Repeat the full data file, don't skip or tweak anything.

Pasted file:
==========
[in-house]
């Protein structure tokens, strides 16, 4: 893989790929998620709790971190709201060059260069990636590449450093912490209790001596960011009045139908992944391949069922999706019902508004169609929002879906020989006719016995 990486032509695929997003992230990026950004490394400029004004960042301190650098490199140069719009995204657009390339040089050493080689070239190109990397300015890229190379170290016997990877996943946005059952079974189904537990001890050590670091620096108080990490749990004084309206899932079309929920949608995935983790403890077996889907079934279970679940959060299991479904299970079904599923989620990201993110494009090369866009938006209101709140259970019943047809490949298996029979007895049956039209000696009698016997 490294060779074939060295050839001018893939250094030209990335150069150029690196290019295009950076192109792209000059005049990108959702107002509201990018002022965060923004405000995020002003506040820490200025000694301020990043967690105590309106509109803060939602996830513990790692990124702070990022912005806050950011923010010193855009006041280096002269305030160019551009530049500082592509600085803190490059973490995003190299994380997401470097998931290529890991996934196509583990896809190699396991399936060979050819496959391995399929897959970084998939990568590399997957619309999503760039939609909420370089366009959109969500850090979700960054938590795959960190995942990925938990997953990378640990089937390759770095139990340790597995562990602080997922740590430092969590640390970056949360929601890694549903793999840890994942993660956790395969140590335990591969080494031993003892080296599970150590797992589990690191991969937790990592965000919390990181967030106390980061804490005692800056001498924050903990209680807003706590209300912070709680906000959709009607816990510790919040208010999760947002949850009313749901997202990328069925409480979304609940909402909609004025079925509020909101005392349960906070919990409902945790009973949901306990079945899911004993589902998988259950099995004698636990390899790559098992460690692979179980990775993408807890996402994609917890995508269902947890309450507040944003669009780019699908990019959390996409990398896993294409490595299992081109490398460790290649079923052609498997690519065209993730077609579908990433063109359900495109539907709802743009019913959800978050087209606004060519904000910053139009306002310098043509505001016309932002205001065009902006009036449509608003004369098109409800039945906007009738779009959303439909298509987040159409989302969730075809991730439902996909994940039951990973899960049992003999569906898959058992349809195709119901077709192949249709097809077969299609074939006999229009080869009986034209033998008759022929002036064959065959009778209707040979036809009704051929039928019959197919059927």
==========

[in-house]
């Protein structure tokens, strides 16, 4: 893989790929998620709790971190709201060059260069990636590449450093912490209790001596960011009045139908992944391949069922999706019902508004169609929002879906020989006719016995 990486032509695929997003992230990026950004490394400029004004960042301190650098490199140069719009995204657009390339040089050493080689070239190109990397300015890229190379170290016997990877996943946005059952079974189904537990001890050590670091620096108080990490749990004084309206899932079309929920949608995935983790403890077996889907079934279970679940959060299991479904299970079904599923989620990201993110494009090369866009938006209101709140259970019943047809490949298996029979007895049956039209000696009698016997 490294060779074939060295050839001018893939250094030209990335150069150029690196290019295009950076192109792209000059005049990108959702107002509201990018002022965060923004405000995020002003506040820490200025000694301020990043967690105590309106509109803060939602996830513990790692990124702070990022912005806050950011923010010193855009006041280096002269305030160019551009530049500082592509600085803190490059973490995003190299994380997401470097998931290529890991996934196509583990896809190699396991399936060979050819496959391995399929897959970084998939990568590399997957619309999503760039939609909420370089366009959109969500850090979700960054938590795959960190995942990925938990997953990378640990089937390759770095139990340790597995562990602080997922740590430092969590640390970056949360929601890694549903793999840890994942993660956790395969140590335990591969080494031993003892080296599970150590797992589990690191991969937790990592965000919390990181967030106390980061804490005692800056001498924050903990209680807003706590209300912070709680906000959709009607816990510790919040208010999760947002949850009313749901997202990328069925409480979304609940909402909609004025079925509020909101005392349960906070919990409902945790009973949901306990079945899911004993589902998988259950099995004698636990390899790559098992460690692979179980990775993408807890996402994609917890995508269902947890309450507040944003669009780019699908990019959390996409990398896993294409490595299992081109490398460790290649079923052609498997690519065209993730077609579908990433063109359900495109539907709802743009019913959800978050087209606004060519904000910053139009306002310098043509505001016309932002205001065009902006009036449509608003004369098109409800039945906007009738779009959303439909298509987040159409989302969730075809991730439902996909994940039951990973899960049992003999569906898959058992349809195709119901077709192949249709097809077969299609074939006999229009080869009986034209033998008759022929002036064959065959009778209707040979036809009704051929039928019959197919059927």